After his sons birth, Babar, who was at Kabul at the time, and had newly styled himself Badshah (Emperor), went, as was customary on such occasions, to the Char Bagh outside the city for four or five days to celebrate the festival of Humayuns nativity. 'Those who were Begs, and those who were not,' he writes, 'great and small, brought their offerings. Bags of silver money were heaped up. I never before saw so much white money in one place. It was a very splendid feast.'
It is spring-time in the garden, the month of March, when all the flowers in their first freshness are coming up through the soft green turf by the waterside. The Emperor sits on a raised, carpet-covered chabutra, under a big chenar tree, where his presents are being spread out for his inspection: bags of the good 'white money'; and those charming dalis of fruit and flowers arranged in bowls, or tastefully laid out on large brass trays, such as still grace all festival occasions in India. Across the narrow watercourse musicians play, a Kashmiri dancer swings her castanets, while beside her a sword juggler is busily engaged in going through his performance.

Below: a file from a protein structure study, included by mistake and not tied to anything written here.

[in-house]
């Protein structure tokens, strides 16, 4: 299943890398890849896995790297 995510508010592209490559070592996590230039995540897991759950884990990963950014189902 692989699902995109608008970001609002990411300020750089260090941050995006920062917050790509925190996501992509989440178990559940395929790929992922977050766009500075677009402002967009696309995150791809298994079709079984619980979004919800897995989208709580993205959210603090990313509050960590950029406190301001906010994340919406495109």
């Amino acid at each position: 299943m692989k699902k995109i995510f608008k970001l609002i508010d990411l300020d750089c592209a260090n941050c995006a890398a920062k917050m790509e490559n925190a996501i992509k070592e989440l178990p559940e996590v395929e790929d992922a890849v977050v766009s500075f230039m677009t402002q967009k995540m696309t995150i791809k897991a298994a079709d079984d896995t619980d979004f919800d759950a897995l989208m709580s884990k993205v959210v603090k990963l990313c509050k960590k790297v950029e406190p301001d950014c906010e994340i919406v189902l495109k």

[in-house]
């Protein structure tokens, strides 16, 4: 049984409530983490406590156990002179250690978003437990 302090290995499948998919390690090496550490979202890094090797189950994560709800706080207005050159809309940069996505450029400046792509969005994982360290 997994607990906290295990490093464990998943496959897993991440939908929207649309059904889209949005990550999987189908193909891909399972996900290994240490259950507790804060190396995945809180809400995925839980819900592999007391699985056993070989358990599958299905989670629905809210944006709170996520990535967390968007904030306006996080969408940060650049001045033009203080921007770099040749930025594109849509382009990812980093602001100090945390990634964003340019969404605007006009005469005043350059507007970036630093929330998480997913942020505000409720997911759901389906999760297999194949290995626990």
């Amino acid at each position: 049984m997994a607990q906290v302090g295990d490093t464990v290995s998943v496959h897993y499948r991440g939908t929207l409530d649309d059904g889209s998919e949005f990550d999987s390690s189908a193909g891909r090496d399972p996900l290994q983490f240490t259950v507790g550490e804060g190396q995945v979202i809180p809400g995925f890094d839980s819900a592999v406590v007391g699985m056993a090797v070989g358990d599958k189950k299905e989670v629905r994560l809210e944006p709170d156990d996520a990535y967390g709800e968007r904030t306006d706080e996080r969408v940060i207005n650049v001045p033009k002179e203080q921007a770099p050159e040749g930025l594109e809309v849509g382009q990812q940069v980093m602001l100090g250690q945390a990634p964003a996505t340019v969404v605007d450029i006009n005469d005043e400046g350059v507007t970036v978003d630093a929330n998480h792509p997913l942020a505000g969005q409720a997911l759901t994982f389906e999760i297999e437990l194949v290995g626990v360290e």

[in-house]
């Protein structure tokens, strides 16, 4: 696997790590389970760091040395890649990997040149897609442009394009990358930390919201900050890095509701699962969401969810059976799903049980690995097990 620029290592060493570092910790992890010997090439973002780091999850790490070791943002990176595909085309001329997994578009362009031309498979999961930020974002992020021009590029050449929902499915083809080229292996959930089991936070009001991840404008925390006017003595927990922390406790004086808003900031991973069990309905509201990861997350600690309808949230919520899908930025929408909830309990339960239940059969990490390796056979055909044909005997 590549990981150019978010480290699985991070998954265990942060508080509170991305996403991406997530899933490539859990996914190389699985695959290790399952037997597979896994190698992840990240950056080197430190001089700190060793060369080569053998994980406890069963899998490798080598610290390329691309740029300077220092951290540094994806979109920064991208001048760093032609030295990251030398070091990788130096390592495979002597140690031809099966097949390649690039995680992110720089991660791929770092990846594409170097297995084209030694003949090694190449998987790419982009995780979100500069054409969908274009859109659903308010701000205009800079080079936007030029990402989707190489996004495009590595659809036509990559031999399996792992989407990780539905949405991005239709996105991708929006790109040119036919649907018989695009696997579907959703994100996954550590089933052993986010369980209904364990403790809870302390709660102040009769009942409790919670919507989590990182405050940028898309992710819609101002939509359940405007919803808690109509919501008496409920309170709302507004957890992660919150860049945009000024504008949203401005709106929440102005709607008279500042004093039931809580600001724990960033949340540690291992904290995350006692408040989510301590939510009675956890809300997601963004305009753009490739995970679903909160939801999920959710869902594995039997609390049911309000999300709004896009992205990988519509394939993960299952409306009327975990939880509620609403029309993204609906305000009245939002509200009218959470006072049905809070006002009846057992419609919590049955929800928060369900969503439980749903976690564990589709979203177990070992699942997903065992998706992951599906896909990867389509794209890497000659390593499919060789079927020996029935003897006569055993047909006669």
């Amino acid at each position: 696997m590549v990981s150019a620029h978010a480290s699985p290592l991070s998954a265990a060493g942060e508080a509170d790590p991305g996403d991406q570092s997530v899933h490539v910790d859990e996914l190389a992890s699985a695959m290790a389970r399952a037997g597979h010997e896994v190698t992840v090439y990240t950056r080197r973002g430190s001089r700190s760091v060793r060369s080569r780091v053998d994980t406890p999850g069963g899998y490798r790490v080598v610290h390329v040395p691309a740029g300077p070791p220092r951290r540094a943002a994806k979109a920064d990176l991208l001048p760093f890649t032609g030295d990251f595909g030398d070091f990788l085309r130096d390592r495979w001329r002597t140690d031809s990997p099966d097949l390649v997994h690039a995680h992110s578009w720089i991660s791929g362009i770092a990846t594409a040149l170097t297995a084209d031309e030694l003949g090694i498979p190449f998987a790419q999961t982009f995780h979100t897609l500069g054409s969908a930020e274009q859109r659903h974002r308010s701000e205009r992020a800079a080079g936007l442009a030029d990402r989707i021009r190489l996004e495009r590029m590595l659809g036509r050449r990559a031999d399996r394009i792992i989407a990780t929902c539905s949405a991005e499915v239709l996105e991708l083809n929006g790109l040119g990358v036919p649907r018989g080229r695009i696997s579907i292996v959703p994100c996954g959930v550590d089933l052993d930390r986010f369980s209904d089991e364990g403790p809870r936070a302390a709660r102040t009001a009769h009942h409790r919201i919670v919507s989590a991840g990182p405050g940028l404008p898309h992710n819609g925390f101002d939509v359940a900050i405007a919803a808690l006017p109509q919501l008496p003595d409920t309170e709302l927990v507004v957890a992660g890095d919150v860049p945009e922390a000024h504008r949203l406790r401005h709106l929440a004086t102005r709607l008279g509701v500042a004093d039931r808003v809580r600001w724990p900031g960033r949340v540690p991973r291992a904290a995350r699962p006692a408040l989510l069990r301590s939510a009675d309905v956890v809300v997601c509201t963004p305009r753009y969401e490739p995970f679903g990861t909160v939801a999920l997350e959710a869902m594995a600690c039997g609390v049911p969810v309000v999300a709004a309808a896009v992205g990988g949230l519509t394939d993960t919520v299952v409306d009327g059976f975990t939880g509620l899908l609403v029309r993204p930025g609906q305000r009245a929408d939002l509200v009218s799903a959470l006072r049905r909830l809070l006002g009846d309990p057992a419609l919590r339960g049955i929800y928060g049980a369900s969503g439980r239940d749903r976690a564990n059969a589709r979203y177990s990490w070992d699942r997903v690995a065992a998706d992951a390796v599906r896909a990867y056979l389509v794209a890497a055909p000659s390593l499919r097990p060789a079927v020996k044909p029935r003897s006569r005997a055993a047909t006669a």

The whole setting is very like the garden we are considering. The Indian artist painting this picture in Akbars reign may have actually chosen some spot in Humayuns garden at Delhi for his illustration. In any case, the tomb of the former Emperor would most probably be familiar to him; and the narrow watercourses, and little square tank with its inner circle, are similar to those still existing in the garden; where, in fact, one misses only the flowers, and fruit blossoms, and the pleasant gurgling splash of the small copper fountains.